To determine if the Residential Exemption applies, answer the following questions. Any "No" answer will mean that the residential exemption does not apply and State regulations under NESHAP apply:
- Is it a single residential building have four or fewer units?
- Is it the only structure impacted and under the control of the same owner within 660 feet (roughly a city block)?
- Is the structure in question free from being included in any previous or future projects under the criteria addressed in question 2?
- Is the structure free of any previous use for commercial, industrial, or other non-residential use?
- Is the structure free from any historical scenario that would change the answer of 1-4 to a "no"?
If the answer was "Yes" to all the above criteria, the residential exemption applies. If not, then inspection, permitting, and compliance with Federal and State regulations apply.
The EPA considers projects "under the control of the same owner at the same site: as regulated. While the definition of "site" is extremely vague, they do clarify that they equate this as "comparable to a city block." There are approximately eight city blocks to a mile, so it comes to 660 feet. This may vary in a large complex or project.
People who work around or disturb asbestos are at risk for developing asbestos associated diseases. The occupational groups at the greatest risks for developing asbestos associated diseases include janitors, maintenance personnel, construction workers, insulators, plumbers, mechanics, telephone workers, electrical workers, fire fighters, and asbestos workers. People who work, live, or attend school in buildings containing asbestos products are also considered at risk for developing asbestos-associated diseases.
When asbestos or materials containing asbestos are damaged or disturbed, fibers are released into the air. Airborne asbestos fibers are small, odorless, and tasteless. They range in size from .1 to 10 microns in length (a human hair is about 50 microns in diameter). Because asbestos fibers are small and light, they can be suspended in the air for long periods. People whose work brings them into contact with asbestos may inhale fibers. The amount of asbestos a person is exposed to will vary according to several factors including the fiber concentration in the air, the duration of exposure, the person's breathing rate, the weather conditions, and whether or not protective equipment is worn.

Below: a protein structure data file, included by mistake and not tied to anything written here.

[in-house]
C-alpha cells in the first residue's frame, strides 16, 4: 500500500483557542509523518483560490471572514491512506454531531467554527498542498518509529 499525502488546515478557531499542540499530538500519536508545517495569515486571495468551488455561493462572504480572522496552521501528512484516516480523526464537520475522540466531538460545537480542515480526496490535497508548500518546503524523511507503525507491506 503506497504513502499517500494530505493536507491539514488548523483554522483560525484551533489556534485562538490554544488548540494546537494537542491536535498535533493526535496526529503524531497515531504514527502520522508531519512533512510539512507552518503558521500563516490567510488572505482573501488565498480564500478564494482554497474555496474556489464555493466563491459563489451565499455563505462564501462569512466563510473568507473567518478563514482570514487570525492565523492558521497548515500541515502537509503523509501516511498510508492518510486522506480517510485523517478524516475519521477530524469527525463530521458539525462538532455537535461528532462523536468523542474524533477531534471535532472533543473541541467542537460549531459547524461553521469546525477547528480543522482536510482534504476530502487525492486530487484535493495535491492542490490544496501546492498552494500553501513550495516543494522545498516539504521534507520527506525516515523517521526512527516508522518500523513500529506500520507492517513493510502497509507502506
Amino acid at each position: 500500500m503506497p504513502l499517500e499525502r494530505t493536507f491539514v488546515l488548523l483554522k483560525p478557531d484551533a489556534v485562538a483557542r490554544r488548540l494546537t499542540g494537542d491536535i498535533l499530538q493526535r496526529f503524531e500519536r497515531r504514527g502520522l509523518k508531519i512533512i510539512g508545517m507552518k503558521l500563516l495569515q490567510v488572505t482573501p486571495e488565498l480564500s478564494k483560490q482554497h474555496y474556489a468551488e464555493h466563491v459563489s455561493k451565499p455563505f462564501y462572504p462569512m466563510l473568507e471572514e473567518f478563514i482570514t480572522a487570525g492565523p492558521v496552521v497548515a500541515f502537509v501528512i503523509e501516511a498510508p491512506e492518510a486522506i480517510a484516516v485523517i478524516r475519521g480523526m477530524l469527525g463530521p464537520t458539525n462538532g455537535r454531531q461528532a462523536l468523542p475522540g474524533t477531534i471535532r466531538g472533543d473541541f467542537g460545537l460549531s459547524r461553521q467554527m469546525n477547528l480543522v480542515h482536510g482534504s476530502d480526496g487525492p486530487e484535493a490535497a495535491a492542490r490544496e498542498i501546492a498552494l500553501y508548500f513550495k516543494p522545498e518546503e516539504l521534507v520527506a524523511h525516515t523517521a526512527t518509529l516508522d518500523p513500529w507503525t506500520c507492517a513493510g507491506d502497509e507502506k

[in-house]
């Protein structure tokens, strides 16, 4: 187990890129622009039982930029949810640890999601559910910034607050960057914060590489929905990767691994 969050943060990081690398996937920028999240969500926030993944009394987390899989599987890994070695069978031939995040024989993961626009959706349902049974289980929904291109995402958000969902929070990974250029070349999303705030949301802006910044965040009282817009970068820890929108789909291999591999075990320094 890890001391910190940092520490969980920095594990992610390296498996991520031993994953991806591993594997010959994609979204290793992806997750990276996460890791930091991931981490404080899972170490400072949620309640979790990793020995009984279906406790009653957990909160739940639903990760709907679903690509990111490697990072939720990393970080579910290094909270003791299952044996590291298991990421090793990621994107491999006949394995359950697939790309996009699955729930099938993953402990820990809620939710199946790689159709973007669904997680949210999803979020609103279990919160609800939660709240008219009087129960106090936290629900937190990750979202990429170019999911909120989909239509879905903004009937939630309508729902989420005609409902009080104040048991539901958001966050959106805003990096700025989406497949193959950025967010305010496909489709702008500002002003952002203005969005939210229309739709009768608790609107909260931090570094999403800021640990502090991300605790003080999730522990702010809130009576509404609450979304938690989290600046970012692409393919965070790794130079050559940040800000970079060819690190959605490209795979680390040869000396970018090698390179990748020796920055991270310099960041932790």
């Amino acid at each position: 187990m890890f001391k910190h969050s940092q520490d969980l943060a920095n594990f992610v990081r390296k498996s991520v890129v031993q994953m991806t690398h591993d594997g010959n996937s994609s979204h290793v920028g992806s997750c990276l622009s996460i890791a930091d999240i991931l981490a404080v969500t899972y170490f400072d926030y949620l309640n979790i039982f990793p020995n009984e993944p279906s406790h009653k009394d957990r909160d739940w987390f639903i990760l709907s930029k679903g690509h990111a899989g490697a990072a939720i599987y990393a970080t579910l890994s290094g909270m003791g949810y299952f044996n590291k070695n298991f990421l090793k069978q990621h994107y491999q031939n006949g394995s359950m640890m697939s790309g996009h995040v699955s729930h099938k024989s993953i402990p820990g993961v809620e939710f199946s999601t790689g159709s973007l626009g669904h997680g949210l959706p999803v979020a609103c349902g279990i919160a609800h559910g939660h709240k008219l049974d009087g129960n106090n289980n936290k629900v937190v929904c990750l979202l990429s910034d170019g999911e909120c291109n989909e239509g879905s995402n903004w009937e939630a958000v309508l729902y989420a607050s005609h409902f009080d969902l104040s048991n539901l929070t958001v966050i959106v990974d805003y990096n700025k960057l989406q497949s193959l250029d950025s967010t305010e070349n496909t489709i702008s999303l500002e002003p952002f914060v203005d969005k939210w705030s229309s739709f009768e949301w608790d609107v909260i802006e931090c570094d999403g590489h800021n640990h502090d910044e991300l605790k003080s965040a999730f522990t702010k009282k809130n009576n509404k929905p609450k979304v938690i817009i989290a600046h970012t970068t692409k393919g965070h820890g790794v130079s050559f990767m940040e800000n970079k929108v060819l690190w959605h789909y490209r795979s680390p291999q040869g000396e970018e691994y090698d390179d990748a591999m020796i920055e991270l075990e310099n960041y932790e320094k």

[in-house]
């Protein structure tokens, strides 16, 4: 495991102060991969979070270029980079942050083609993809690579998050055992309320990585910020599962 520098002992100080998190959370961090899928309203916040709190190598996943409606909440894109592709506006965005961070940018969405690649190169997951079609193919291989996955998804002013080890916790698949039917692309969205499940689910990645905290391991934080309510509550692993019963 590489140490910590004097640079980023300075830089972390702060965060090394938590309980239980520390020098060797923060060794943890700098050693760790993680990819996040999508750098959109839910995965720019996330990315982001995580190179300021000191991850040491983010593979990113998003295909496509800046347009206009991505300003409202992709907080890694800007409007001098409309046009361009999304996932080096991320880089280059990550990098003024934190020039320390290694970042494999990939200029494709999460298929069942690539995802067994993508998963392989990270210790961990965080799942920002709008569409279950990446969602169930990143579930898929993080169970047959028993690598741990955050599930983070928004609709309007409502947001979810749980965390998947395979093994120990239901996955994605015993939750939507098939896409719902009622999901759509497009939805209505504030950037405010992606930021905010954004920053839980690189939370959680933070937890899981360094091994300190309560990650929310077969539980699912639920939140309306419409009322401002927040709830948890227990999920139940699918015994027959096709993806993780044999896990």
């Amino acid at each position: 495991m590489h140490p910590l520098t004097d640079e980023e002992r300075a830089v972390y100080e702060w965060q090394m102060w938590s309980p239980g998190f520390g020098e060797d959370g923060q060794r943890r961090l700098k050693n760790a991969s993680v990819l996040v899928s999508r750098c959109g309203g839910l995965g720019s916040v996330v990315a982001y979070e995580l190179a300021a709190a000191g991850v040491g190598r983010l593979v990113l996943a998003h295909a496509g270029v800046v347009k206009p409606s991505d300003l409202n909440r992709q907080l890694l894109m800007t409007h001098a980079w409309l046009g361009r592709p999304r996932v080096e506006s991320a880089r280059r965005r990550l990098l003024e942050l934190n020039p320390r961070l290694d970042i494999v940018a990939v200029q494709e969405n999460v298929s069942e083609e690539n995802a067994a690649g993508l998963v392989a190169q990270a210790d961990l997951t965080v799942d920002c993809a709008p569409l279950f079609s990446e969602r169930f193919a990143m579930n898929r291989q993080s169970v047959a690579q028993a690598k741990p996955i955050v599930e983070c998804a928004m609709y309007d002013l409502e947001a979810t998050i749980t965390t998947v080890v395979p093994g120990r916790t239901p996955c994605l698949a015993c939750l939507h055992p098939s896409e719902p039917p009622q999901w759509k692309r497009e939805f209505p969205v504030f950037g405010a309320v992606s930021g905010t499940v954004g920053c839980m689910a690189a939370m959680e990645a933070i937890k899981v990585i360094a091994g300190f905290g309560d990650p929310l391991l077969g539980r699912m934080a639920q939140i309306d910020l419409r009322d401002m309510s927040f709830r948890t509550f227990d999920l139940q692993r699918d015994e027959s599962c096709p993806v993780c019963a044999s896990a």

Asbestos has been so widely used in the United States that the entire population has been exposed to some degree. Air, beverages, drinking water, food, drugs, dental preparations, and a variety of consumer products all may contain small amounts of asbestos. In addition, asbestos fibers are released into the environment from outcrops of bedrock in the earth. The asbestos containing rocks release fibers as a result of wind, water and chemical erosion.
If you breathe asbestos fibers into your lungs, some of the fibers will be deposited in the air passages and on the cells that make up your lungs. Most fibers are removed from your lungs by being carried away or coughed up in a layer of mucus in the throat, where they are swallowed into the stomach. This usually takes place within a few hours. Fibers that are deposited in the deepest parts of the lung are removed more slowly. In fact, some fibers may move through your lungs and can remain in place for many years and may never be removed from your body.
If you swallow asbestos fibers (either those present in water or those that are moved to your throat from your lungs), nearly all of the fibers pass along your intestines within a few days and are excreted in the feces. A small number of fibers may penetrate into cells that line your stomach or intestines, and a few penetrate all the way through and get into your blood. If you get asbestos fibers on your skin, very few of these fibers, if any, pass through the skin into your body.
Once inhaled, the small asbestos fibers can penetrate the body's defenses. Because inhaled asbestos fibers remain in the body, each exposure increases the likelihood of developing one or more of the following diseases:
Asbestosis: A chronic lung ailment caused by the build up of scar tissue inside the lungs. Asbestosis can cause shortness of breath, permanent lung damage, and increases the risk of lung infections. Asbestosis is not usually of concern to people exposed to low levels of asbestos.